Think Outside the Chip: MEMS-Based Systems SolutionsApril 30, 2010 By: Roger H. Grace, Roger Grace Associates
MEMS-based systems solutions are, as their name suggests, MEMS sensors, actuators, or structures that are incorporated along with signal conditioning, processing, power management electronics, and communications and used to solve specific application challenges. For the past 18 months, I have been on a journey to spread the word on MEMS-based system solutions (MBSS).
Why should you care about MEMS-based system solutions? If you are a developer or user of systems that incorporate MEMS devices, MBSS principles hold the key to attaining your objective in a manner that is cost-conscious, robust, and lessens your time-to-market. Loosely defined, MBSS provides approaches that address the system front end—including multiple MEMS sensors/ actuators/structures—and marries them with signal processing electronics e.g., ASICs, DSPs, and microcontrollers. Additionally, in the mid-section we have energy supply, creation, and storage devices. In the back end, we have communications devices including those for wireless or wired networks. All of this is embraced by packaging, interconnectivity, and thermal management. Finally we have the often-overlooked issue of testing. All of this is driven by the concept of system design and especially system co-design as we begin to understand how all of these elements interact. Armed with these elements as tools in their toolkit, developers have access to an array of system-based approaches with which to address the myriad applications in which MEMS sensors/actuators and structures can be used.
In addition to writing a number of articles for a variety of U.S. and European technical publications (please refer to my Web site), I have also been presenting at various conferences, including the annual Smart Systems Integration Conference (SSI) that was held in Como, Italy on March 23 and 24, 2010. Smart System Integration correlates with MBSS; although the titles may be different, the basic idea is the same. It is "more than MEMS" that is needed to solve application challenges. The more than 60 speakers at SSI provided thoughtful and insightful presentations on many of the projects that their organizations were currently developing that address this issue. In July 2006, the European Union funded a major program named the European Technology Program for Smart System Integration (EPoSS) whose goal is to facilitate the integration of electronics and packaging to create solutions that can be commercialized and that works by creating alliances between various suppliers in the value chain of the automotive, aerospace, telecommunications, logistics/RFID, and medtech application sectors.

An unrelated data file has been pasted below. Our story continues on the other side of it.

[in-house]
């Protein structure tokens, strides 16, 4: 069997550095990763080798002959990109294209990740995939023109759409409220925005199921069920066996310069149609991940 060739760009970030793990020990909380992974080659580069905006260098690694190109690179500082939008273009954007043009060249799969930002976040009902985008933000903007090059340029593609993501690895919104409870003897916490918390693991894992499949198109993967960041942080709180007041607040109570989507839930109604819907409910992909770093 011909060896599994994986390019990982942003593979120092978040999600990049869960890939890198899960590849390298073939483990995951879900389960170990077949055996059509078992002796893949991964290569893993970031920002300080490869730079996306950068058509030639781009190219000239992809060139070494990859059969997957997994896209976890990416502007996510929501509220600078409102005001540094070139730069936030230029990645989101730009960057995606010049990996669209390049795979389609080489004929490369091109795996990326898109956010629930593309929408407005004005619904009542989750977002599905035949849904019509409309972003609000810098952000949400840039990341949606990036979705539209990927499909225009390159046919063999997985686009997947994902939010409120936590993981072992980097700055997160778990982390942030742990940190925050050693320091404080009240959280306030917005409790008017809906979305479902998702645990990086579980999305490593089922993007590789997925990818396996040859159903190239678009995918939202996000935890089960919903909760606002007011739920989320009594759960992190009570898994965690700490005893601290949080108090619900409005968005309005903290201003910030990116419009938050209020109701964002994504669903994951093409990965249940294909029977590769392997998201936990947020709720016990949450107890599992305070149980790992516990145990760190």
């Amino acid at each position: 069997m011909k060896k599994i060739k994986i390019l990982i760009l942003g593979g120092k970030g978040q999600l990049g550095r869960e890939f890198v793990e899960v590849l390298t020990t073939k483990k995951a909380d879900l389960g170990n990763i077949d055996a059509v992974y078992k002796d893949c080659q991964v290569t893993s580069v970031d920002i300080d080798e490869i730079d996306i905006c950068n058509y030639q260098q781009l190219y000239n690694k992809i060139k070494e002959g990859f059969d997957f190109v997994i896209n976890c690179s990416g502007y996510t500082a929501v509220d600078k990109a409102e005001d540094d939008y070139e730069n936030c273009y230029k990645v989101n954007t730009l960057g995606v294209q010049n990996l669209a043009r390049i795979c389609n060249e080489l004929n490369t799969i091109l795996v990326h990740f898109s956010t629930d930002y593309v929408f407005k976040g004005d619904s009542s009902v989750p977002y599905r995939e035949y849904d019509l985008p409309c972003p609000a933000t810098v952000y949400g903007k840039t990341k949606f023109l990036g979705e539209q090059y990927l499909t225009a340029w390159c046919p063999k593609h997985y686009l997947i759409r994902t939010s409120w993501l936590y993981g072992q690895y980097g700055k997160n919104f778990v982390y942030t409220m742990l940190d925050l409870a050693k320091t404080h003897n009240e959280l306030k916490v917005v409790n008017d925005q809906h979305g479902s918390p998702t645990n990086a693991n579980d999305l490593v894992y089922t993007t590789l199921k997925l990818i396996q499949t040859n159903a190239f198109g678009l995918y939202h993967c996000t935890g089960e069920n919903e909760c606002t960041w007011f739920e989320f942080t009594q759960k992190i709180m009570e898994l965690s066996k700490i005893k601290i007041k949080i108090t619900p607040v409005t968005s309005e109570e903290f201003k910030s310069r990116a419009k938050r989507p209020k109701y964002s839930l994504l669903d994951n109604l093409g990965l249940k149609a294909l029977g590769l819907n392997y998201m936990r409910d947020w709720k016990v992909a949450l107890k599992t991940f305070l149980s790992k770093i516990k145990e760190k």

At Sensors Expo 2010 on Monday, June 7, I have organized and will chair an all-day pre-conference on this topic. For 2010, I have invited a number of key individuals representing major international suppliers of MEMS technology and applications of MEMS. The session will address many of these system elements as well as some of the current and planned applications that adopt these principles. In addition to the previously stated cost, robustness and time-to-market benefits, we can see how this approach also enables the creation of designs that minimize size, weight, and power consumption. These issues are of great importance in the consumer electronics market, which has now become the fastest growing sector of the MEMS market as a whole.
The selection of speakers and topics scheduled for this session will provide attendees with a great deal of knowledge and a keen perspective on the issues facing the selection and integration of these functional elements as well as a sense of the tradeoffs and available system optimization options. In addition, a number of the talks will discuss some of the many current and future applications of this systems approach, including automotive tire pressure monitoring, game controllers, chromatography and spectrometry systems for chemical and bio analysis, and machinery condition monitoring. My presentation provides a number of MBSS case studies that address these applications.
Of the two keynotes, Professor Gesner's talk will address a number of applications currently being developed at Fraunhofer Chemnitz while Dr. Peter Hartwell of HP Labs will discuss how HP has developed an ultra-sensitive accelerometer to support the monitoring of land-based oil and natural gas drilling projects. I personally consider the HP application truly significant because it demonstrates the high leverage capability that a MEMS device can provide to a systems solution (which in the case of HP brings three different divisions into the overall solution approach). I consider this the electronic analogy of the "horse shoe nail" concept.
To conclude the session, the panel discussion "Integration Tradeoffs for a Design-for-Manufacturing World" will address issues and critical success factors for the commercialization of MBSS. Since the ultimate outcome of the MBSS approach is the commercialization of these solutions, design for manufacturing (and test) is critical to create value for the suppliers and users of this approach.
I look forward to seeing you at this exciting and informative "Think Outside the Chip: MEMS-Based Systems Solutions" June 7 all-day preconference session at Sensors Expo.
Roger H. Grace is president of Roger Grace Associates (RGA), a Naples Florida-based marketing consulting firm specializing in high technology, which he founded in 1982. His background includes over 40 years in analog circuit design engineering, manufacturing engineering, application engineering, project management, product marketing, and technology consulting. He can be reached at 239-596-8738, firstname.lastname@example.org.
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